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The Cotswolds Distillery Tour | Review

Our visit to the Cotswolds Distillery was a pretty last-minute decision. While flicking through the leaflets provided to us in The Hayloft, our gorgeous accommodation, I came across one advertising the Cotswolds Distillery, and booked onto a tour pretty much immediately. This wasn’t just a quick wander and some free booze (though there was some included); it was really interesting and educational, and a proper behind-the-scenes look at how everything works at this young distillery.

Two tasting glasses, one with gin and one with whiskey, are placed on a wooden platter which is held out in front of the camera in a large room with comfortable seating.

About the Cotswolds Distillery

The Cotswolds Distillery was founded in September 2014 and is the first full-scale distillery in the Cotswolds. They work hard to use locally-sourced ingredients and typically traditional processes to create their special gins and whiskeys. The Distillery’s Visitor Centre, which features a shop and cafe, is open daily and also offers alcohol-based experiences including cocktail, gin and whiskey blending masterclasses, and distillery tours.

Their produce is purchasable online, and they also hold two shops around the area in the villages of Bourton-on-the-Water and Broadway. The latter also offers a gin blending masterclass and tastings.

Location & access

The Cotswolds Distillery itself is based near Shipston-on-Stour in the northern Cotswolds, about a two-hour drive out of London. It’s best reached by car. The closest train station is in Banbury, about a half-hour drive away from the Distillery by taxi. The car park is gravel, but the paths around the Distillery buildings are paved and the Visitor Centre has step-free access.

The wood-panelled Visitor Centre at the Cotswolds Distillery on a sunny winter day.

The Tour & Tasting experience we attended was largely undertaken on foot; it lasted around 45 minutes of mostly standing and walking before the tasting session which was seated. However, one member of our tour group was an elderly gentleman who was provided with a seat at each area, and our tour guide regularly checked in to ensure he was comfortable. One section of the tour involved a flight of stairs to see part of the whiskey production process up-close; once we’d had a look, we came right back down again within a few minutes. If stairs aren’t possible for a visitor, they can still participate in every other aspect of the tour.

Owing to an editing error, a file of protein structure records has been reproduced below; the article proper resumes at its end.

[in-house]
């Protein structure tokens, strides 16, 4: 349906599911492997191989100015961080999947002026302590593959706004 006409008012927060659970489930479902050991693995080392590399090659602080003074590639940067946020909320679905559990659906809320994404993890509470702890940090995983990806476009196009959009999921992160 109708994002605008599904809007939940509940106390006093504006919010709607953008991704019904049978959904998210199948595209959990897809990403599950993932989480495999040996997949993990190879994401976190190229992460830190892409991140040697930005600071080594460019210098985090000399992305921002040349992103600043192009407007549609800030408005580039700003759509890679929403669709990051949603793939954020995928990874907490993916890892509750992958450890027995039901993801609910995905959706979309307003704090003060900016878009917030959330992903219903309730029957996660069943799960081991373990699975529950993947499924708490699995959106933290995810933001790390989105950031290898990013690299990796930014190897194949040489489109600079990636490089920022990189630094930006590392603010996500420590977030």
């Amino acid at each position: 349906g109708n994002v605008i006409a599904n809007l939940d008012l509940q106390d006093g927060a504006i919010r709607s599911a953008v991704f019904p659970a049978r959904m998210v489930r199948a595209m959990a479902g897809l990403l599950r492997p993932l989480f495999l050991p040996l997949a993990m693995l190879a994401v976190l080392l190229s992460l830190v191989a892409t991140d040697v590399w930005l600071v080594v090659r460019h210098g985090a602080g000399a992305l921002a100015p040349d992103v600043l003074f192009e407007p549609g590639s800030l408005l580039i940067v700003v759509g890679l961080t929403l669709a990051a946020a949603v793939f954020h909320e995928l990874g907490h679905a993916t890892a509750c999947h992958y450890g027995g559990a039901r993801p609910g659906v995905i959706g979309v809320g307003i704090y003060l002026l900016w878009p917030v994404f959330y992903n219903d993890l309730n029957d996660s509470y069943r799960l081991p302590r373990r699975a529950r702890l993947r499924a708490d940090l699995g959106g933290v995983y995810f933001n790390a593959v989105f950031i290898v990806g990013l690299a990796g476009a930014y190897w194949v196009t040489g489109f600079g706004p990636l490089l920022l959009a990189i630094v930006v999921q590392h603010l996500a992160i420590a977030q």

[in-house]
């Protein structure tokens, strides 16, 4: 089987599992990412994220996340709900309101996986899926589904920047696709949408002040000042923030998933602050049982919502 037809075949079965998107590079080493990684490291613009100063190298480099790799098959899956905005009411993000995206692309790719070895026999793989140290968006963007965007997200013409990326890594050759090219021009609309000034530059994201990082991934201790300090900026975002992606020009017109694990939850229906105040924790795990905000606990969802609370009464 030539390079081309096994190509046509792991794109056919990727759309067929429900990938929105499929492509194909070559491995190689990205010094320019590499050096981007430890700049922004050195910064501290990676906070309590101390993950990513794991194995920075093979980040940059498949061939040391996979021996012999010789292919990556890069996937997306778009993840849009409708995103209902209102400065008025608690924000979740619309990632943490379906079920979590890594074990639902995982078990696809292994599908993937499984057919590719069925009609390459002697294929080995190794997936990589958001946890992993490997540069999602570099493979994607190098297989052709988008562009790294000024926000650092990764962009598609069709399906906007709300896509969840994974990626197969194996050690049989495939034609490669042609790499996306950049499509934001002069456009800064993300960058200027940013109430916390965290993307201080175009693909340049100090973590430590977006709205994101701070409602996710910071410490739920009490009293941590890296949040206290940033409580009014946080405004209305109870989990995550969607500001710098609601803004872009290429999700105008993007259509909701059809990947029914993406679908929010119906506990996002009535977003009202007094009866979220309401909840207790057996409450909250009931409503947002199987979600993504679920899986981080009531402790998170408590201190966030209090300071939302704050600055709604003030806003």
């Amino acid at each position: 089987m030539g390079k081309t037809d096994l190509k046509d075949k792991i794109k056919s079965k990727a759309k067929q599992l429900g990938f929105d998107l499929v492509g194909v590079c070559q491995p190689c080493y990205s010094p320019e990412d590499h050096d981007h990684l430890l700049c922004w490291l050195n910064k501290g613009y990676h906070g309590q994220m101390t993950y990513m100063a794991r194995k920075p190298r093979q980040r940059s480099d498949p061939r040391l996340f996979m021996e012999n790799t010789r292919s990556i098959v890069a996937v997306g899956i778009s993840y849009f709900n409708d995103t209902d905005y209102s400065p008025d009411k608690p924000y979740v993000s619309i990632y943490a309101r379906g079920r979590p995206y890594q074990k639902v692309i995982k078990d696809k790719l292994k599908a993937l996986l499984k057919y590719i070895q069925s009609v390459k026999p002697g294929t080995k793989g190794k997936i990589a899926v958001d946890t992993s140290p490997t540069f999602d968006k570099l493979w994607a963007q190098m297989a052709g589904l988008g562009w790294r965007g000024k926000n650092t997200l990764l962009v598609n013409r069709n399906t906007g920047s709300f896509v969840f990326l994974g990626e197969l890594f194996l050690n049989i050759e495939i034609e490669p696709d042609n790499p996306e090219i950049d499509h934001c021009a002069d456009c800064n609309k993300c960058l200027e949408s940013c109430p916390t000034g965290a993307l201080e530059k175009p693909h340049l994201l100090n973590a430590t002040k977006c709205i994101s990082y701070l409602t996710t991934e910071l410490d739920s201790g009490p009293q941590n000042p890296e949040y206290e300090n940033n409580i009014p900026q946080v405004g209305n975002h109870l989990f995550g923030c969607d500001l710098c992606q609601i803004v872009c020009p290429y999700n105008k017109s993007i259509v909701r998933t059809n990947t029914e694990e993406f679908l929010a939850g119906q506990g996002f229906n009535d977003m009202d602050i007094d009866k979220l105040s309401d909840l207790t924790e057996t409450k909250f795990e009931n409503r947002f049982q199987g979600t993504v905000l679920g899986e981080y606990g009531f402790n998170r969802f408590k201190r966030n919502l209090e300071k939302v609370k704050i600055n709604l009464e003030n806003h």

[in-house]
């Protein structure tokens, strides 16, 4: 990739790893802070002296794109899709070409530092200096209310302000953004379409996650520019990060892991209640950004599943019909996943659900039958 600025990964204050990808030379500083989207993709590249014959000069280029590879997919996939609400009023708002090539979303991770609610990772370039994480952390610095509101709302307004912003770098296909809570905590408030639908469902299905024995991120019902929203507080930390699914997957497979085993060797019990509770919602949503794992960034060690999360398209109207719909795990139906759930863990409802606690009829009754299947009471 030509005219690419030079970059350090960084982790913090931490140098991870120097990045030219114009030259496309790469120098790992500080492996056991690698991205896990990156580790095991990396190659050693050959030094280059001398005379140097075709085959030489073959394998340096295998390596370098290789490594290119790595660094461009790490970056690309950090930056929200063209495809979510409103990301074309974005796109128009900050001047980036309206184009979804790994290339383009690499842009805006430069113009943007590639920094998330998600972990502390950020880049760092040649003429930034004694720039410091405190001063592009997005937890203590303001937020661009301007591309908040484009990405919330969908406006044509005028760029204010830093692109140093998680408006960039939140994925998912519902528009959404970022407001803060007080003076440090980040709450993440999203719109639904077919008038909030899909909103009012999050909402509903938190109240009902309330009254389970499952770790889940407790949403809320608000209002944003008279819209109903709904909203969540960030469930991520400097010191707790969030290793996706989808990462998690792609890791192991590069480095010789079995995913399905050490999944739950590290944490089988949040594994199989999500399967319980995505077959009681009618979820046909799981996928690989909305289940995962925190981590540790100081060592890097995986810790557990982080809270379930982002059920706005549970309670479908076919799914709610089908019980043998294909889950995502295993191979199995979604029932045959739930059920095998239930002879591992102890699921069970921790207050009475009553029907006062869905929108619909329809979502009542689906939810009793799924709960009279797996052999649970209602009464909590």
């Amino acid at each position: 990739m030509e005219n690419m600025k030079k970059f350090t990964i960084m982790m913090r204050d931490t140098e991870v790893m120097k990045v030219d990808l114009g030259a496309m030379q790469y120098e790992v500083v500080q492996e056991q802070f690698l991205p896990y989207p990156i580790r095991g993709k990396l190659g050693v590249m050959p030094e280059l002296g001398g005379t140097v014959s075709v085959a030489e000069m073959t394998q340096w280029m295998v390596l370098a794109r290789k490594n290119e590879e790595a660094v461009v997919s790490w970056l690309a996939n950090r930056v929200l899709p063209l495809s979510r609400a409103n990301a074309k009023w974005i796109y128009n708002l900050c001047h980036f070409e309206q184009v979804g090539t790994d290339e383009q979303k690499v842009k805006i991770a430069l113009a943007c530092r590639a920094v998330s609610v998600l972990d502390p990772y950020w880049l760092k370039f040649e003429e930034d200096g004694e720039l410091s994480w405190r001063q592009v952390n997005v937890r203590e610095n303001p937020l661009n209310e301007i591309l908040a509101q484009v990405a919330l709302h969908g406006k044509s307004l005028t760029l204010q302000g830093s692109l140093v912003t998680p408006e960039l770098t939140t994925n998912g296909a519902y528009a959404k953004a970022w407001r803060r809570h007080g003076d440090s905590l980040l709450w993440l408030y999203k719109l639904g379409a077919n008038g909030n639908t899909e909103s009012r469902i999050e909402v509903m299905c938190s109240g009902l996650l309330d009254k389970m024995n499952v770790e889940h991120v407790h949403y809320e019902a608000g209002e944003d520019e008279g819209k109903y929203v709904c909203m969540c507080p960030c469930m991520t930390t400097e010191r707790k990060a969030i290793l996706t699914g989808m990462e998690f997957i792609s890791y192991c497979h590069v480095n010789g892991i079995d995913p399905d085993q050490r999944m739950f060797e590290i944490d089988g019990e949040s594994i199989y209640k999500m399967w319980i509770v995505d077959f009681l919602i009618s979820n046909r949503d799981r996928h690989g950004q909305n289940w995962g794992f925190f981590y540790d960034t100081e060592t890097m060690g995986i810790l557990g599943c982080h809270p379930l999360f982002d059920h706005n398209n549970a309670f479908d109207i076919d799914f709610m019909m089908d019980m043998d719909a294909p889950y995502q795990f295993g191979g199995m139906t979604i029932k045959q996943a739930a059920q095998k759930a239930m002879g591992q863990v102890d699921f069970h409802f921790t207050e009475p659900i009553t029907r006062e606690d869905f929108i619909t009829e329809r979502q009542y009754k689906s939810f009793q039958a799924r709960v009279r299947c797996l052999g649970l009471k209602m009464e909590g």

The website recommends that if you’re planning on drinking, you journey by pre-booked taxi to ensure your safety. However, if you’re not drinking for whatever reason, alternative soft drinks will be provided along with taster samples to take away if you’d like.

Cost

We attended the Cotswolds Distillery Tour and Tasting. Booking online in advance is advised; our tour was full even at 11am on a Monday in early December. It lasted a little over an hour and we paid £15 each. This included an entertaining and interesting tour of the Distillery, one of its warehouses, and a tasting session at the end with additional tasters provided at no extra cost. Naturally the idea is then that you’ll go and purchase some of their produce in the shop, but of course this isn’t a requirement, and we felt that we’d received a great experience for the price we paid.

Cotswolds Distillery Tour

We arrived a little early, so after checking in we spent a bit of time in the Distillery’s lovely Visitor Centre, sampling some of their cafe’s lovely food and exploring the different bottles and merchandise available in the shop. The Centre was opened in 2019 and is absolutely beautiful; both modern and in keeping with its surroundings, its wood panelling, exposed brickwork, and huge fireplace make it easy to lose track of time. The cafe, with its comfortable seating, dog-friendly policy, and window into the main Distillery floor next door has clearly become a local meeting place for friends and businesspeople alike.

The shop at the Cotswolds Distillery, featuring boxes of whiskey bottles and a whiskey cash from which visitors can pour their own bottle.